I was not expecting it to be as hard as it was. With the rise of digital photography, single frame shooting has almost become obsolete giving way to the shutter vomit and spray-and-pray techniques. After the initial cost for a memory card, you can shoot to your heart's content! So why not fire off 10 photos instead of one? Or 20, or 30? Why not make sure you capture the moment perfectly? It's become such a habit for me to snap off more than one photo of what I'm trying to capture, that I actually deviated from the assignment without realizing it. I had taken my first photo, new that it wasn't perfect, and swung my camera up to fire off a second without even thinking about it when I saw a better facial expression emerge on my subject.
So mistake aside, here are the five images I collected over an hour with explanations of the intent for each one:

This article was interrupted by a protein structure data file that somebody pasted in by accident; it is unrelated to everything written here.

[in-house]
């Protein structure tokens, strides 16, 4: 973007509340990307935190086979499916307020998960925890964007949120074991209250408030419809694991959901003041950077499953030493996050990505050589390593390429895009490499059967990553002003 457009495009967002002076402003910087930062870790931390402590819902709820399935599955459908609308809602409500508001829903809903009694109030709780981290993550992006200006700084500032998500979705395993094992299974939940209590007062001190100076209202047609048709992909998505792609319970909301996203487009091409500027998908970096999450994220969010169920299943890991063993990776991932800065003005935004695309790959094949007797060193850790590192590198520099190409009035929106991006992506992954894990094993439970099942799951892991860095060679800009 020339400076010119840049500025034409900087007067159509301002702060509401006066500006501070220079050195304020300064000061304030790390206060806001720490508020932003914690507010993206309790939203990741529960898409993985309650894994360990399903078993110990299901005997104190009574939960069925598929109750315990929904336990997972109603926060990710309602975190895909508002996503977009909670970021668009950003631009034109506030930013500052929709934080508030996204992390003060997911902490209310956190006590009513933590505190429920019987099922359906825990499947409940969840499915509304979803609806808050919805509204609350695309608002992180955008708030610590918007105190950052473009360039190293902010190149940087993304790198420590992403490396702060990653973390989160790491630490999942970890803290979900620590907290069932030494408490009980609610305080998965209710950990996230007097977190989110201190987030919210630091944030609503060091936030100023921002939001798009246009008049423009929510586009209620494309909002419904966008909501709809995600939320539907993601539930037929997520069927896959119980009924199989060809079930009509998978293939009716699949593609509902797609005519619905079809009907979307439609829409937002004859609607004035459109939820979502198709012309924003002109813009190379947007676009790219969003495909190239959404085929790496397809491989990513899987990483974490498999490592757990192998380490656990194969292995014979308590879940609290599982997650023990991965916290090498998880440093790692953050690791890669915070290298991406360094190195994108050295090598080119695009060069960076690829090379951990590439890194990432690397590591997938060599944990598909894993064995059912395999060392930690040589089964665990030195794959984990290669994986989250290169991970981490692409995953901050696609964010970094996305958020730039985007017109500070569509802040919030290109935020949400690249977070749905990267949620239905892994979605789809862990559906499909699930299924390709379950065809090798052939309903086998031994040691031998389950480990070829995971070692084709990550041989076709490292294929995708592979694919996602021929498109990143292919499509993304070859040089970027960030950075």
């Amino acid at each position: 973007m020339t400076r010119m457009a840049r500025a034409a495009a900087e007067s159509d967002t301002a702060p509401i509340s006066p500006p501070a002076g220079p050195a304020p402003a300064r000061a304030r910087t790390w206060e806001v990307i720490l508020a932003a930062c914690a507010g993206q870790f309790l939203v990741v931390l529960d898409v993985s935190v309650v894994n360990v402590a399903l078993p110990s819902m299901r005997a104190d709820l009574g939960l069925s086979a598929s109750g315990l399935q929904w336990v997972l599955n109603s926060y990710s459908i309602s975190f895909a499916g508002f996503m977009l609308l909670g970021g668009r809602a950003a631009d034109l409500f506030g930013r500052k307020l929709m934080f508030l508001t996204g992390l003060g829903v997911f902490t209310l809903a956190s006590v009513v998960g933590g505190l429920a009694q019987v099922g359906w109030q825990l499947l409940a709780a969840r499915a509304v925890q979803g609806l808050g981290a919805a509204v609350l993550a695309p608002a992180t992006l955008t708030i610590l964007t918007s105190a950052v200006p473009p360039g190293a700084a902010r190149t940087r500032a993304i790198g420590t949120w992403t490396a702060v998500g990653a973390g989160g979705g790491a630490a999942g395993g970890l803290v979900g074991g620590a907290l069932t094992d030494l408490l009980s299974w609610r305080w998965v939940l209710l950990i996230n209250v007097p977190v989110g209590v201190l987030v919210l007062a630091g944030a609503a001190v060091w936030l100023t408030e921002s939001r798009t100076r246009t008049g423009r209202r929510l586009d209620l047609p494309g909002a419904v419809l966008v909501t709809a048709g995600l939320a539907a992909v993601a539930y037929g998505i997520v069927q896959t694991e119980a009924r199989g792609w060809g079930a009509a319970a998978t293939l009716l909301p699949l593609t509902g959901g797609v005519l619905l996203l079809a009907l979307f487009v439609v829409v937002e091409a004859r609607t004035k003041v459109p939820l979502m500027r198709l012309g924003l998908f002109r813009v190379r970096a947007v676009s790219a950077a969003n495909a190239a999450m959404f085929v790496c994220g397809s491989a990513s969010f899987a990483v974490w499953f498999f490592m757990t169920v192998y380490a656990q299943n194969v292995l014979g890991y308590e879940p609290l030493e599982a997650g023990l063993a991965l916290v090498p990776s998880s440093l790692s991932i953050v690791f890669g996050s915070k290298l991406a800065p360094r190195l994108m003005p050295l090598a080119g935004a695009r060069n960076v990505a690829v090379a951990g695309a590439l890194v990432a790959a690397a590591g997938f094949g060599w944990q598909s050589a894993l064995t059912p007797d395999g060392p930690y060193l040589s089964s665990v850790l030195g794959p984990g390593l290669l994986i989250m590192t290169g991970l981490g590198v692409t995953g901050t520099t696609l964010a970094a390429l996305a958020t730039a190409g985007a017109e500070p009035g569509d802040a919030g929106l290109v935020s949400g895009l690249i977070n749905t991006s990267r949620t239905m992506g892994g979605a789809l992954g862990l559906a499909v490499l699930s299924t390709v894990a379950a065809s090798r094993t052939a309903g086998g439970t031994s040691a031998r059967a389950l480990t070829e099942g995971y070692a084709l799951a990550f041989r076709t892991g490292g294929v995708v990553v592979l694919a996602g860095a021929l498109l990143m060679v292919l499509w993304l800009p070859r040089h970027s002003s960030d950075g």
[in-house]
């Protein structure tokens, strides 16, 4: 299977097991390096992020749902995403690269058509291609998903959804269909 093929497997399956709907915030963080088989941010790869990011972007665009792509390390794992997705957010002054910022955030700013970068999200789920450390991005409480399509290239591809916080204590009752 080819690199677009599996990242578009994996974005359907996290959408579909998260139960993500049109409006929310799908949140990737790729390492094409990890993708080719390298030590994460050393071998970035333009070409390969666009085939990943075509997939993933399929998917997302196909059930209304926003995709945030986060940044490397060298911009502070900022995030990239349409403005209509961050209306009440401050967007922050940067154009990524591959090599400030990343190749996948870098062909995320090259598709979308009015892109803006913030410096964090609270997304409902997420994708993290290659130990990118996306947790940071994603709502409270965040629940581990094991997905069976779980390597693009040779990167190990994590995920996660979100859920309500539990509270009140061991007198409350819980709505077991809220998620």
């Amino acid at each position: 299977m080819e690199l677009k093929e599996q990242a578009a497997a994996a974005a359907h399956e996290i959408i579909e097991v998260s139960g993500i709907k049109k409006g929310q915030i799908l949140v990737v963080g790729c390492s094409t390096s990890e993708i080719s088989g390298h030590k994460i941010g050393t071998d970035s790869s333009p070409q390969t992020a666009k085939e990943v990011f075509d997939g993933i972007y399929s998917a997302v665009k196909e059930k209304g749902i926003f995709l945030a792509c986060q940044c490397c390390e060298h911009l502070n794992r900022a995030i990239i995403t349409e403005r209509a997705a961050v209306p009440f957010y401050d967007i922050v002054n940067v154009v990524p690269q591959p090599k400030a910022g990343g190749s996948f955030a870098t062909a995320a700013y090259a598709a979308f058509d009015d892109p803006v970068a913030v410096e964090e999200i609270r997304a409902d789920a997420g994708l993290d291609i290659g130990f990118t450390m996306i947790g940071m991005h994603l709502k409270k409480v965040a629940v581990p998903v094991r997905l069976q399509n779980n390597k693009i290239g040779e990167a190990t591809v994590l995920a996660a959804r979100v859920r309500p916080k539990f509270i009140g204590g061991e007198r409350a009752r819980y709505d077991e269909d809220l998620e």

| 11:52 AM | : I wanted to capture the moment of someone finishing. Heat-style cross country races can easily become a mental battle between the rider and themselves rather than other cyclists. Over the span of multiple laps, the bikers often become spread out from their original group and can find themselves cold, tired, facing a headwind, and biking alone. I was hoping to try and capture the joy and pride of finishing a race regardless of the standings the rider came in.
| 12:00 PM | : At the base of the course was a pump track and skills course that remained open the whole day for anyone to ride around on. At times, it looked like a bee-hive in there with young kids darting into the fray, pedaling around, then jumping back in. It was so cool to see so many young people having so much fun on bikes and with each other. I knew I wanted to capture that flurry of motion with a slow shutter speed but it was incredibly hard. The pattern of movement around me was constantly changing and with just one photo to do it, it was near impossible to capture that perfect blend of motion and spacing throughout the shot.
| 12:35 PM | : Bikes come in all different colors and designs. From an artistic perspective, it makes for quite a scene to see racks and racks of bikes hung up everywhere. I wandered among the team racks for a while playing with what I saw in the viewfinder to see if I could create more of an abstract shot that played with shape and color. It was my attempt to look at the event through a different perspective.